Category Archives: motivational
Les Brown swore he would kill the man who arrested his mother, a single woman who turned to making moonshine to feed her seven adopted kids because she became disabled at work.
When did he meet the man? By chance, RIGHT AFTER he told his son to never act out of anger.
“She was injured on the job, so she promised our birth mother that these children will never go to bed hungry. We will always have a roof over our head and clothes on,” Les recalls on an Ed Mylett video.
“I was 10 years old, and he grabbed me by the throat and hit me on the side of the head and threw me up against the wall. He said she’s back there in the room and they went back there and mama was selling homebrew and moonshine and they he said, ‘Pull up the linoleum,’ and they pull up the linoleum and she kept it under the floor of the house and they brought Mom out in handcuffs.”
While “Mama” Mamie Brown was in jail, little Les took to the streets to make money for the family. He collected copper and aluminum for recycling and helped older men carry heavy equipment.
Years later when Les Brown was running a high-paying radio show in Miami, a man tapped him on the shoulder to congratulate him. It was Calhoun, the same man who orchestrated his mom’s arrest. Calhoun didn’t recognize Les, but Les would never forget the face.
Les had just told his adult son, John Leslie, to never act out of anger. “Anger is a wind that blows out the lamp of the mind,” he said. They were at a public event.
When Les turned around to see who was tapping his shoulder, he froze. He started crying. He hid his face and rushed out of the room, got in his car with his son and drove off. He pulled over to the side of the road.
“Is everything okay?’ his son asked, bewildered.
“No,” he responded.
But as he composed himself and collected his thoughts, he marveled at God’s timing and God’s way of doing things. The timing was just too coincidental to not be a miracle.
“I got that hatred out of my heart for him because you were here,” Les told his son. “I promised if I ever saw him again, I would kill him. I have to model what I’m teaching. Forgiveness is remembering without anger. I forgive him, but most of all, I forgive myself. Please forgive me, God, for carrying this anger and hatred.”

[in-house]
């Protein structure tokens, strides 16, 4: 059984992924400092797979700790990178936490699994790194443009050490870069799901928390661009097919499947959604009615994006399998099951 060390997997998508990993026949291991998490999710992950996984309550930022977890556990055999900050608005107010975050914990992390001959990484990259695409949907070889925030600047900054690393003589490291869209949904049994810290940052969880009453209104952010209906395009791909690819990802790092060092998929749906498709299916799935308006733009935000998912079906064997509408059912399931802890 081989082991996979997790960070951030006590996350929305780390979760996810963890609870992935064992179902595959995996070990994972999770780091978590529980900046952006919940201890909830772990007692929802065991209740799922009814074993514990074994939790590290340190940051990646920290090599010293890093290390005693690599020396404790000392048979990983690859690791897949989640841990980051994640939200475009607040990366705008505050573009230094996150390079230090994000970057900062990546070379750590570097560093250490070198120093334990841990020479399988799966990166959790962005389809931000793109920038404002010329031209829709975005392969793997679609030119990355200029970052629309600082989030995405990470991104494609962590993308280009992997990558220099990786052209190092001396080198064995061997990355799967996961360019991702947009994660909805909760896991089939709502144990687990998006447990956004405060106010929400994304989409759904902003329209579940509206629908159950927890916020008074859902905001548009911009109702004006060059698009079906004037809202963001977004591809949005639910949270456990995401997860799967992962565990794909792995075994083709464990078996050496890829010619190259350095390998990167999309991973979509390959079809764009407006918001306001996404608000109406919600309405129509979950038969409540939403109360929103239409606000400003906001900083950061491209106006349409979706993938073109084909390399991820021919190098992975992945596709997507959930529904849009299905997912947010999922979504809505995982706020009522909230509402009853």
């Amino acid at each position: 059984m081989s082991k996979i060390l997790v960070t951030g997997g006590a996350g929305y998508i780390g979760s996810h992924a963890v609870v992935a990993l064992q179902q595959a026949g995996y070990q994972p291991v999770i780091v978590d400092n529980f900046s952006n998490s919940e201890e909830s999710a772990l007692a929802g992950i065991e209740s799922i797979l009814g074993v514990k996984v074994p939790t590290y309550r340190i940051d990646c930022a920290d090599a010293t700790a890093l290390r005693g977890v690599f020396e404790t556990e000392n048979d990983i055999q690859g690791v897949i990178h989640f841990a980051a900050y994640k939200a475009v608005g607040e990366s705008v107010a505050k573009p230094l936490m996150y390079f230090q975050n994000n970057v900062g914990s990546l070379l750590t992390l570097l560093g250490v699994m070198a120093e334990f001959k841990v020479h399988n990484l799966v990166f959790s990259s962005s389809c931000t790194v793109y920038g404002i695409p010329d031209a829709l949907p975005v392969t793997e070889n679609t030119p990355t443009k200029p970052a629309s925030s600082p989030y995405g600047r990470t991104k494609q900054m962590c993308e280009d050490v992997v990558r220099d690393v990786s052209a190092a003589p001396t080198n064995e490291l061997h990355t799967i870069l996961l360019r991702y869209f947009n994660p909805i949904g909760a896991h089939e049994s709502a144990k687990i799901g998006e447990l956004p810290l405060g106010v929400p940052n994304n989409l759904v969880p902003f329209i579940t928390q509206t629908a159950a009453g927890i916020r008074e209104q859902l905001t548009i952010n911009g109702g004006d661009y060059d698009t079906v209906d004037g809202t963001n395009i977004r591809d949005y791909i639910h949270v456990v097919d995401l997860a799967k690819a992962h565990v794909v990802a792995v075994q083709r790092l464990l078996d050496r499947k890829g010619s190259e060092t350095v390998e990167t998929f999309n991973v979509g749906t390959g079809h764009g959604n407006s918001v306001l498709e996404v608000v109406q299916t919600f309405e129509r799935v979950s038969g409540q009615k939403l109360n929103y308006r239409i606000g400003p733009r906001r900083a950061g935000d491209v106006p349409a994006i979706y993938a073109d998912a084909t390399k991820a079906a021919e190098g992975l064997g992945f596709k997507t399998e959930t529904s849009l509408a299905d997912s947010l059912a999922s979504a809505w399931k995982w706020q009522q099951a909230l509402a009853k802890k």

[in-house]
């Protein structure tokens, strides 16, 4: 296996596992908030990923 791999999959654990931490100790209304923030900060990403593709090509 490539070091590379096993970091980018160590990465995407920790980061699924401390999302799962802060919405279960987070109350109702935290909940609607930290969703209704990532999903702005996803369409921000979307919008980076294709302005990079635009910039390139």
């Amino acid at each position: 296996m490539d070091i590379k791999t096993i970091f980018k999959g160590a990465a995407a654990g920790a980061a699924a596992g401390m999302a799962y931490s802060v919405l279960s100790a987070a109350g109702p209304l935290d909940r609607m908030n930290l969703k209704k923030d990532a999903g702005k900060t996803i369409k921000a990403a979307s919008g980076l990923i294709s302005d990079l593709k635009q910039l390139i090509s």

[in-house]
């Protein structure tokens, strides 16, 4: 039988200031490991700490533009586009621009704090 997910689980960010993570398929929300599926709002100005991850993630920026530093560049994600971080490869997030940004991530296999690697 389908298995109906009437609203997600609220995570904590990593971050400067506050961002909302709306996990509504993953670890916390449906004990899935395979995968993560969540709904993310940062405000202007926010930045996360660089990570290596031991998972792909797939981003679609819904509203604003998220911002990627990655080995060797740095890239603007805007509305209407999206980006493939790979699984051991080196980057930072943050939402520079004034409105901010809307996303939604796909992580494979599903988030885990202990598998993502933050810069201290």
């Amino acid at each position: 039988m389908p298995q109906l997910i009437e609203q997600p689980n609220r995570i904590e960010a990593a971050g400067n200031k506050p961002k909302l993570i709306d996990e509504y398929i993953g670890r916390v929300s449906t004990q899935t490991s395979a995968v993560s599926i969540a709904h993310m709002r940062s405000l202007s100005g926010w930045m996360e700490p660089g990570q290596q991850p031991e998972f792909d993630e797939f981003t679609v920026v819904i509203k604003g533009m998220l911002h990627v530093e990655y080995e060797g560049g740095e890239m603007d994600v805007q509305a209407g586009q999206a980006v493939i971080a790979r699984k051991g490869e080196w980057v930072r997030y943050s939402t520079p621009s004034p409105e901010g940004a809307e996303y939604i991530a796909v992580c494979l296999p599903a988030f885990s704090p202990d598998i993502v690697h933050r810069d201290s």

Adversity has made Leslie Calvin “Les” Brown, 75, motivational speaker of the Fortune 500, grow better, not bitter.
He was born in the Deep South, in Florida, during the time of segregation. His mother couldn’t care for him and gave him and his twin up for adoption. Mamie, who had only a 3rd grade education, took him in and six other kids.
One day when he was five, Les let go of his mother’s hand and ran to a water fountain where some kids were playing. It was 90 degrees and he was thirsty.
“My mother grabbed me by the neck, and she threw me down on the ground. She started punching me with her fists in my face and on my head,” Les recalls. “I was screaming. She had a crazy look in her eyes. I said, ‘Mama, it’s me. It’s me, Mama.”
Meanwhile a white cop swaggered over, smacking menacingly his baton into the palm of his hand
“Okay, that’s enough,” he barked. “You beat that little n—– boy enough. Now he’s learned his lesson. He won’t do that again.” Read the rest: Les Brown Christian
She thought she had overcome the trauma of her childhood through a relationship with God, but then her dad started stalking her again.
Esther Fleece built a successful career as a motivational speaker and writing pro. She had healthy friendships and accepted speaking engagements throughout the U.S.
She was talking in front of an audience of 15,000 when she got the news that made her blood run cold. Her dad had begun stalking her again after a 20 years reprieve. He was at her home.
“I never thought I’d see him again,” Esther says on an I am Second video produced by White Chair Films.
For many years, her childhood appeared normal enough. For reasons she does not know today, things turned south suddenly. Her mom was getting bruises, and they’d have to go to motels to sleep. Even though they lived in the suburbs, her mother would pick out clothes at the Salvation Army Thrift Store. Young Esther was confused by all this.
Police showed up at her home so often she mistakenly believed they were friends with her father. But then she began to see the violent episodes. “It’s pretty hard to hide blood.”
“It was like my hero is becoming the most unsafe man that I had ever been around.”
While Esther was in school she immersed herself in after school activities and even ran for class president. She’d stay after school to be away from home.
People started noticing her bruises and that she did not have a place to sleep. “It was just awful.”